Surveying the repair of ancient DNA from bones via high-throughput sequencing

Authors: Nathalie Mouttham, Jennifer Klunk, Melanie Kuch, Ron Fourney, and Hendrik Poinar

BioTechniques, Vol. 59, No. 1, July 2015, pp. 19–25


DNA damage in the form of abasic sites, chemically altered nucleotides, and strand fragmentation is the foremost limitation in obtaining genetic information from many ancient samples. Upon cell death, DNA continues to endure various chemical attacks such as hydrolysis and oxidation, but repair pathways found in vivo no longer operate. By incubating degraded DNA with specific enzyme combinations adopted from these pathways, it is possible to reverse some of the post-mortem nucleic acid damage prior to downstream analyses such as library preparation, targeted enrichment, and high-throughput sequencing. Here, we evaluate the performance of two available repair protocols on previously characterized DNA extracts from four mammoths. Both methods use endonucleases and glycosylases along with a DNA polymerase-ligase combination. PreCR Repair Mix increases the number of molecules converted to sequencing libraries, leading to an increase in endogenous content and a decrease in cytosine-to-thymine transitions due to cytosine deamination. However, the effects of Nelson Repair Mix on repair of DNA damage remain inconclusive.

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Ancient human genomics: the methodology behind reconstructing evolutionary pathways

Authors: Stephanie Marciniak, Jennifer Klunk, Alison Devault, Jacob Enk, Hendrik N. Poinar

Journal of Human Evolution, Vol. 79, February 2015, pp. 21-34; doi:10.1016/j.jhevol.2014.11.003


High-throughput sequencing (HTS) has radically altered approaches to human evolutionary research. Recent contributions highlight that HTS is able to reach depths of the human lineage previously thought to be impossible. In this paper, we outline the methodological advances afforded by recent developments in DNA recovery, data output, scalability, speed, and resolution of the current sequencing technology. We review and critically evaluate the ‘DNA pipeline’ for ancient samples: from DNA extraction, to constructing immortalized sequence libraries, to enrichment strategies (e.g., polymerase chain reaction [PCR] and hybridization capture), and finally, to bioinformatic analyses of sequence data. We argue that continued evaluations and improvements to this process are essential to ensure sequence data validity. Also, we highlight the role of contamination and authentication in ancient DNA-HTS, which is particularly relevant to ancient human genomics, since sequencing the genomes of hominins such as Homo erectus and Homo heidelbergensis may soon be within the realm of possibility.

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McMaster aDNA analysis aids in identification of University of Madison-Wisconsin mastodons

As part of the centennial of the Boaz mastodon organized by Carrie Eaton (University of Wisconsin-Madison Geology Museum curator of collections), lab members Emil Karpinski and Jonathan Hughes conducted genetic testing of the Boaz and Anderson Mills proboscidean remains. Their findings suggests both sets of remains belong to mastodons (Mammut americanum), resolving the genetic identification questions first posed in 1915.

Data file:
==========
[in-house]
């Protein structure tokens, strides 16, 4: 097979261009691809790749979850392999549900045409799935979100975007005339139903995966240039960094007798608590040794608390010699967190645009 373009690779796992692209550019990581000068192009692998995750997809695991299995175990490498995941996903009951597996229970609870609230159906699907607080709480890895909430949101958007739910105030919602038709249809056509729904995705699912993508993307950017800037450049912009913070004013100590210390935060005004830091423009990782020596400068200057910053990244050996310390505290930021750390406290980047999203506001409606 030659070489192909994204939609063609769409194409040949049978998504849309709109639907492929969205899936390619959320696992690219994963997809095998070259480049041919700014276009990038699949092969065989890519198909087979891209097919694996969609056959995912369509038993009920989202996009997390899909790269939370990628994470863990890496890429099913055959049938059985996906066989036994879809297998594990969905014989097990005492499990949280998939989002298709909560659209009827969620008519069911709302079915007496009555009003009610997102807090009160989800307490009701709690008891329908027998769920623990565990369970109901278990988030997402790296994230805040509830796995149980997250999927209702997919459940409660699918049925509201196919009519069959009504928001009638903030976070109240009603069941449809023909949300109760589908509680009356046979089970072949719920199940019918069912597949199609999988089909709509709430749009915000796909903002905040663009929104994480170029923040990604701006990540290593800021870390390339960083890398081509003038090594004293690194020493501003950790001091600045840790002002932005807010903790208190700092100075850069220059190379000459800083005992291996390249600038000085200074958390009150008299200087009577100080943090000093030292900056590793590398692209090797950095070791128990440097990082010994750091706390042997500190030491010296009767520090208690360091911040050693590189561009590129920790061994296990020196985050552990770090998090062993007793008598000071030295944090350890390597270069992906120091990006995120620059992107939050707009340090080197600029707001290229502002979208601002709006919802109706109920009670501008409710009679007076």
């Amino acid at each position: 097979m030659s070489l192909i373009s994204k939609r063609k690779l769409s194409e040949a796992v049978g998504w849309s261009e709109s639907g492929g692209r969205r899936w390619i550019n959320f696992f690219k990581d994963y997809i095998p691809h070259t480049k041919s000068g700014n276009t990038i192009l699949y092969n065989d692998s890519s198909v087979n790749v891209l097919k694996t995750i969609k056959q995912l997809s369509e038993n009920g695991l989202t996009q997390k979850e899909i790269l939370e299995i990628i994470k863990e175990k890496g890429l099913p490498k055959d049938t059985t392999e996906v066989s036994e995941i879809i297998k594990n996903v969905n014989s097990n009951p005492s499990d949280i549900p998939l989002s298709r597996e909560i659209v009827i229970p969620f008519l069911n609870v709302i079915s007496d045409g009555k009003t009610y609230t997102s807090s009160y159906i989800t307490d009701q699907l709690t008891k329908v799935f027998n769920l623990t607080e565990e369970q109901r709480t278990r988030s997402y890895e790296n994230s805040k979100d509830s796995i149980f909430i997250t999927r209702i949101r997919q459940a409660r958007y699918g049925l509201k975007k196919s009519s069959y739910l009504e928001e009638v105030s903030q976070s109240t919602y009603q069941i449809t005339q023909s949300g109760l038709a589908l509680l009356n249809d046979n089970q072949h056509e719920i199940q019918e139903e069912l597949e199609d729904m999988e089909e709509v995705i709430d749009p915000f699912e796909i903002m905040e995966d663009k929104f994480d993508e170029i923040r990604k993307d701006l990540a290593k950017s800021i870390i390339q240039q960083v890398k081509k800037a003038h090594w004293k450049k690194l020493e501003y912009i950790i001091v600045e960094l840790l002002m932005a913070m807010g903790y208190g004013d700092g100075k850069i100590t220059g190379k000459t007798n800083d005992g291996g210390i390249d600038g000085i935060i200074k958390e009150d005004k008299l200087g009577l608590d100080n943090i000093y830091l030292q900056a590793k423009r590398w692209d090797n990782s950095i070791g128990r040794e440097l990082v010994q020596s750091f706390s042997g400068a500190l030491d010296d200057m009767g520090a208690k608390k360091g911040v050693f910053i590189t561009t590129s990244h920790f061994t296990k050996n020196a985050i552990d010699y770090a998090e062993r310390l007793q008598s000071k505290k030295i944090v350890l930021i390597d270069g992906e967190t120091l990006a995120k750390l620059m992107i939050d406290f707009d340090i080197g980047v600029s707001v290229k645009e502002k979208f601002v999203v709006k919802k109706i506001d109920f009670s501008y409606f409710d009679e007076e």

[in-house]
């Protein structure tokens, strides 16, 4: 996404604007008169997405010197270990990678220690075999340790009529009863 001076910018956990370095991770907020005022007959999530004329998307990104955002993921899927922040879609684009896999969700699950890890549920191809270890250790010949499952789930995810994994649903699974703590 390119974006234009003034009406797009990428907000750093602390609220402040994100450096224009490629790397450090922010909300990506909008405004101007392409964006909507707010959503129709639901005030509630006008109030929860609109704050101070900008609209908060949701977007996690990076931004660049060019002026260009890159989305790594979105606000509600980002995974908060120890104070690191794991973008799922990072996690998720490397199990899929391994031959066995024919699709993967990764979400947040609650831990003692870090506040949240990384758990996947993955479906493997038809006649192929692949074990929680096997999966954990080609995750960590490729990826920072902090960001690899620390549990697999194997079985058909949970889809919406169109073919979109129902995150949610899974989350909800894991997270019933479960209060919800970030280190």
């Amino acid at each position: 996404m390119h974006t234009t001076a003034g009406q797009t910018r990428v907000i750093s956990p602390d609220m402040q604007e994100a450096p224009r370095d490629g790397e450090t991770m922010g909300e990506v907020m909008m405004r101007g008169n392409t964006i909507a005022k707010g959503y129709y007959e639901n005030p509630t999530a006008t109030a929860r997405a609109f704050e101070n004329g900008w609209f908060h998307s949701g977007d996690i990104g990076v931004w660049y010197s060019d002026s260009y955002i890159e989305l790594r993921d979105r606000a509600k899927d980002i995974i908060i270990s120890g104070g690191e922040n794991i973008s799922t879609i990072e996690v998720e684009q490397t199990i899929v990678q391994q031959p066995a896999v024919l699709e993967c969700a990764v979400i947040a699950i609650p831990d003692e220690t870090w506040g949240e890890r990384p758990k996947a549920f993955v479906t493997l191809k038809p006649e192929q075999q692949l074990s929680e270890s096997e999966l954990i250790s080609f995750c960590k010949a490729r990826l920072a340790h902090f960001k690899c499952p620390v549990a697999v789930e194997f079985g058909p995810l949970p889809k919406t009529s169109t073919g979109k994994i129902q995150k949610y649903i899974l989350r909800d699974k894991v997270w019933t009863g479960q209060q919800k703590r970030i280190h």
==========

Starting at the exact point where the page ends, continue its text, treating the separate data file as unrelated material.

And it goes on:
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Sequencing the complete genomes of two Siberian woolly mammoths

With an international team of collaborators, we are pleased to report the complete genome sequences of two Siberian woolly mammoths.

Complete Genomes Reveal Signatures of Demographic and Genetic Declines in the Woolly Mammoth

Authors: Eleftheria Palkopoulou, Swapan Mallick, Pontus Skoglund, Jacob Enk, Nadin Rohland, Heng Li, Ayça Omrak, Sergey Vartanyan, Hendrik Poinar, Anders Götherström, David Reich, Love Dalén


The processes leading up to species extinctions are typically characterized by prolonged declines in population size and geographic distribution, followed by a phase in which populations are very small and may be subject to intrinsic threats, including loss of genetic diversity and inbreeding [1]. However, whether such genetic factors have had an impact on species prior to their extinction is unclear [2 and 3]; examining this would require a detailed reconstruction of a species’ demographic history as well as changes in genome-wide diversity leading up to its extinction. Here, we present high-quality complete genome sequences from two woolly mammoths (Mammuthus primigenius). The first mammoth was sequenced at 17.1-fold coverage and dates to ∼4,300 years before present, representing one of the last surviving individuals on Wrangel Island. The second mammoth, sequenced at 11.2-fold coverage, was obtained from an ∼44,800-year-old specimen from the Late Pleistocene population in northeastern Siberia. The demographic trajectories inferred from the two genomes are qualitatively similar and reveal a population bottleneck during the Middle or Early Pleistocene, and a more recent severe decline in the ancestors of the Wrangel mammoth at the end of the last glaciation. A comparison of the two genomes shows that the Wrangel mammoth has a 20% reduction in heterozygosity as well as a 28-fold increase in the fraction of the genome that comprises runs of homozygosity. We conclude that the population on Wrangel Island, which was the last surviving woolly mammoth population, was subject to reduced genetic diversity shortly before it became extinct.

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